“Without proper self-evaluation, failure is inevitable.” John Wooden
When I was first diagnosed with a chronic disease, I have to admit, I was quite naive. No, naive is definitely not a word that fits me (HA!) I guess what I really mean is unrealistic. I knew RA. I’d begun researching all of the likely suspects for my symptoms and had in fact put RA on the “please don’t let it be that” list. I’d watched it ravage before. I knew the gnarled body that was my destiny, or I thought I did. Looking back now, what I thought I knew was laughable. I knew very little about the beast named RA. And yet, in a way, we were already quite well acquainted.
That’s how it is with chronic disease. No one wakes one morning with a chronic disease. It’s not like a cold or flu. You don’t catch it today and exhibit symptoms within days. Chronic disease starts with gradual changes. Symptoms appear slowly, over time. They often ebb and flow in ways that seem senseless. By the time the patient and Doctor have seen the pattern and reached diagnosis, the disease has become an old, if somewhat irritating friend to the patient. You’ve learned to live with it, like the quirks of a loved one hardly noticed over time. For, just like living with a quirky loved one, you’ve learned to ignore the quirks. To live with them. To play through the pain, fatigue, and brain-fog. The familial nature of the disease is both your biggest ally and your largest foe.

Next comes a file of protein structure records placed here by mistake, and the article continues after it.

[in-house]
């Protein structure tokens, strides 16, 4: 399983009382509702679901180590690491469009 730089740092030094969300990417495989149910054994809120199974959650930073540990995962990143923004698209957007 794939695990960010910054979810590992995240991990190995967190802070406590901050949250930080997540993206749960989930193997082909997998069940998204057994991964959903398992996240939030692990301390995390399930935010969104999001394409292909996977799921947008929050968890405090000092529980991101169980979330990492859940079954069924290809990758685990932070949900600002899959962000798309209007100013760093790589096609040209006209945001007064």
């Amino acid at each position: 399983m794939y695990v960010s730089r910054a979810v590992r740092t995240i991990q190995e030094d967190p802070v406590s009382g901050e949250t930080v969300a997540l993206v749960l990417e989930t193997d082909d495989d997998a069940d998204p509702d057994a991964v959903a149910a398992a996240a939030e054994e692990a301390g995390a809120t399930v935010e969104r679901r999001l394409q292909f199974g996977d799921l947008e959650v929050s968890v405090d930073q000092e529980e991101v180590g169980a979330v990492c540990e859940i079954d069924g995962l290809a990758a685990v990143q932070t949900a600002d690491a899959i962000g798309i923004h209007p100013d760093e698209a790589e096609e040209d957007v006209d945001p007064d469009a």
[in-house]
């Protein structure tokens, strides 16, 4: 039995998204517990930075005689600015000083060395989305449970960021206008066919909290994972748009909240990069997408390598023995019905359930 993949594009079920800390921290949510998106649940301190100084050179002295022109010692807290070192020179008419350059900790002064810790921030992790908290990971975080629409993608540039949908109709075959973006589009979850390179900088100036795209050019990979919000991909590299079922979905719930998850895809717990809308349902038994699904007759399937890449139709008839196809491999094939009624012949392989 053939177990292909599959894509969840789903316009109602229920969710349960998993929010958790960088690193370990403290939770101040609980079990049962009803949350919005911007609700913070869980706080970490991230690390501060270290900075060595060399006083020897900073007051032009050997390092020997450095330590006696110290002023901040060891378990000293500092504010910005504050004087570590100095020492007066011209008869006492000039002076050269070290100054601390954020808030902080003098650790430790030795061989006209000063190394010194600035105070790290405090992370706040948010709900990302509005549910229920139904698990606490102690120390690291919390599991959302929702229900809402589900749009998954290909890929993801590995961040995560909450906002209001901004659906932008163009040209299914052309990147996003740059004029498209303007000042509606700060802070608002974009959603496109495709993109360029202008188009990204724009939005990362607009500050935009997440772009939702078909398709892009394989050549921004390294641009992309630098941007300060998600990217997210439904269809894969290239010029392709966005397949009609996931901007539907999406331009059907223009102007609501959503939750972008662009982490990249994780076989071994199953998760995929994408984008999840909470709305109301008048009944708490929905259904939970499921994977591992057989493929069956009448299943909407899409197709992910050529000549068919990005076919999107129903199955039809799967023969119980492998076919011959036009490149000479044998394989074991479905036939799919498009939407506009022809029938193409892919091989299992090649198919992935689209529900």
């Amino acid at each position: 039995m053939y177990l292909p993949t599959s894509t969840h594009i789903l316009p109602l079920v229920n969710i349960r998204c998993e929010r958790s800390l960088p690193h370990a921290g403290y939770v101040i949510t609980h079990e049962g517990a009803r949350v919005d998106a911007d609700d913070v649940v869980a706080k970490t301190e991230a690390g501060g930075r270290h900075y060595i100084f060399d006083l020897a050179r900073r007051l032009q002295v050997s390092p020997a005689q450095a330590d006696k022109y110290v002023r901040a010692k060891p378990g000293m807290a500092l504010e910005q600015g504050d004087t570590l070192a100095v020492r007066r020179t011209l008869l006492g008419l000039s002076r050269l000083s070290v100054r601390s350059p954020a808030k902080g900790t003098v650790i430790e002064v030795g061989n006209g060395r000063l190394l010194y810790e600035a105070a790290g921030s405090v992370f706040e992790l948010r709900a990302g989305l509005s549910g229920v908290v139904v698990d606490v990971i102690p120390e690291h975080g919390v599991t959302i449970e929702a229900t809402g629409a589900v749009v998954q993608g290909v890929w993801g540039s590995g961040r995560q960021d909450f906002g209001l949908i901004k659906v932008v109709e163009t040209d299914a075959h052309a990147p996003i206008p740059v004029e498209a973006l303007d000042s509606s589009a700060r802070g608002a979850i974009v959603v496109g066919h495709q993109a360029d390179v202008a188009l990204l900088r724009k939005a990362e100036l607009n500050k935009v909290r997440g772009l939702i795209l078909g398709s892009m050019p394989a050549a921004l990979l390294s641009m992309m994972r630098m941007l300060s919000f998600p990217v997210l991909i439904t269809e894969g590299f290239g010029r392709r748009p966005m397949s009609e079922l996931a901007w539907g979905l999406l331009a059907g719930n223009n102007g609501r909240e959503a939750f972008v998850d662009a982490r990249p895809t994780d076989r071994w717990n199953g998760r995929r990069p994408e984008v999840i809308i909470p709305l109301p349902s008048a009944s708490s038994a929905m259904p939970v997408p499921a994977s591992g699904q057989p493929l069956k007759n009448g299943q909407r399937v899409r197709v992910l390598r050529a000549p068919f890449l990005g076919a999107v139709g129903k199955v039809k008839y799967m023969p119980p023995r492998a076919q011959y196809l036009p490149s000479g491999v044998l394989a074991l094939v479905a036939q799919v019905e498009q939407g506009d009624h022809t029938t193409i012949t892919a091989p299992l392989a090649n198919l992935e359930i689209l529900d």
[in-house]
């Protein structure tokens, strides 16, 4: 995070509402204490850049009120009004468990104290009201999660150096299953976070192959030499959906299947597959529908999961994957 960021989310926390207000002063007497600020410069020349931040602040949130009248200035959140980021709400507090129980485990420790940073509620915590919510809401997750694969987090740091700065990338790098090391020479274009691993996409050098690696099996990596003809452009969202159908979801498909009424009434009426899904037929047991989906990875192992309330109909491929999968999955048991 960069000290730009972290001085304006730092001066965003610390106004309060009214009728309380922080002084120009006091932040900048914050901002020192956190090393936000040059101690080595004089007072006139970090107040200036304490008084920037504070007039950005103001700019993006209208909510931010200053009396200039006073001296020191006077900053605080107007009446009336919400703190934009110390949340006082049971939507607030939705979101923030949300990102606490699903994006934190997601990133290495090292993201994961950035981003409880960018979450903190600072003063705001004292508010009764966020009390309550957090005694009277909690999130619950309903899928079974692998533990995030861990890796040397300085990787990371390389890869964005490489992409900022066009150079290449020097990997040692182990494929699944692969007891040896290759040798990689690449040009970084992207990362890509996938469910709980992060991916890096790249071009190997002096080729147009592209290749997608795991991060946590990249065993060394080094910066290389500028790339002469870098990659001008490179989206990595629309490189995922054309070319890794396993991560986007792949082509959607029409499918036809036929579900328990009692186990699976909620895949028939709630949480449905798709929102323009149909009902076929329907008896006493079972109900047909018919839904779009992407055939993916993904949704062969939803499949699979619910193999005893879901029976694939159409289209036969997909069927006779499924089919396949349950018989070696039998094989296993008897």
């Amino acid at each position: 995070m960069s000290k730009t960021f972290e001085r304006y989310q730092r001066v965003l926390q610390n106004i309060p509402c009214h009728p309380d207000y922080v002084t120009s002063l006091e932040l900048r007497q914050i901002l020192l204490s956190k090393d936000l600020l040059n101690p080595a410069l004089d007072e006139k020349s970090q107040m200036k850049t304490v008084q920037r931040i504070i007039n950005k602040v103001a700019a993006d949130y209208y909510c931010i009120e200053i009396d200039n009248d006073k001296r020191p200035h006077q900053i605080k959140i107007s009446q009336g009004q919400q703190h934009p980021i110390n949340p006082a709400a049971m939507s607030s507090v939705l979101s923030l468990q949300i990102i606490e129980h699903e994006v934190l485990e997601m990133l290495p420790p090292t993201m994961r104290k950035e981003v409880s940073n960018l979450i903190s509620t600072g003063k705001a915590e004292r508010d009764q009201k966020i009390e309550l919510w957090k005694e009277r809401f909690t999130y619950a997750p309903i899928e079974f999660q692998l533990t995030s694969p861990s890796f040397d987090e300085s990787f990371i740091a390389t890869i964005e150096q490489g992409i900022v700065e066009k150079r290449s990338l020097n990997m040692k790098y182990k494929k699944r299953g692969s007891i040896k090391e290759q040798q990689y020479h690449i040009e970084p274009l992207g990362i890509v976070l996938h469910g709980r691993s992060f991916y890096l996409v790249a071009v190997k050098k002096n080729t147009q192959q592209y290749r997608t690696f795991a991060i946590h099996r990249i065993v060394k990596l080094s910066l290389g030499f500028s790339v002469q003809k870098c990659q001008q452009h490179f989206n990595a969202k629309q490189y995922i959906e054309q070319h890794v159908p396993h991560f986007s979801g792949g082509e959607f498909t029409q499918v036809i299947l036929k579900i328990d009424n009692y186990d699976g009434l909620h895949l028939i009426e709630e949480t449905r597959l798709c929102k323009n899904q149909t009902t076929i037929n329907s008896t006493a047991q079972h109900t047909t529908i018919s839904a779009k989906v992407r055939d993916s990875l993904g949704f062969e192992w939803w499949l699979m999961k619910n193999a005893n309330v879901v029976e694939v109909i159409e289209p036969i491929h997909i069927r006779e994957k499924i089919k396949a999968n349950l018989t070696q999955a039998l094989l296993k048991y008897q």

The gradual nature of chronic disease means you can and do learn to live with many symptoms. Make no mistake, being able to live with the symptoms of a chronic disease is a massive blessing. A necessity for sane survival with said disease. I am grateful for my ability to cope every single day. But, hind sight being 20/20, I also see many times that finely tuned coping mechanism, that belief that feeling that is just normal for me, caused me to ignore things I should not have. Do not be fooled, slow and sneaky though it may be, chronic disease is doing damage.
Successful disease management requires learning the art of taking stock. Of honestly recognizing how you are doing, how that differs from how you have been, and where you need to be. Recognizing and responding to the things that cause it to act out. Being present and aware enough to know when something is helpful and when it is not. The lesson is listening to your body 101 and you are both pupil and subject.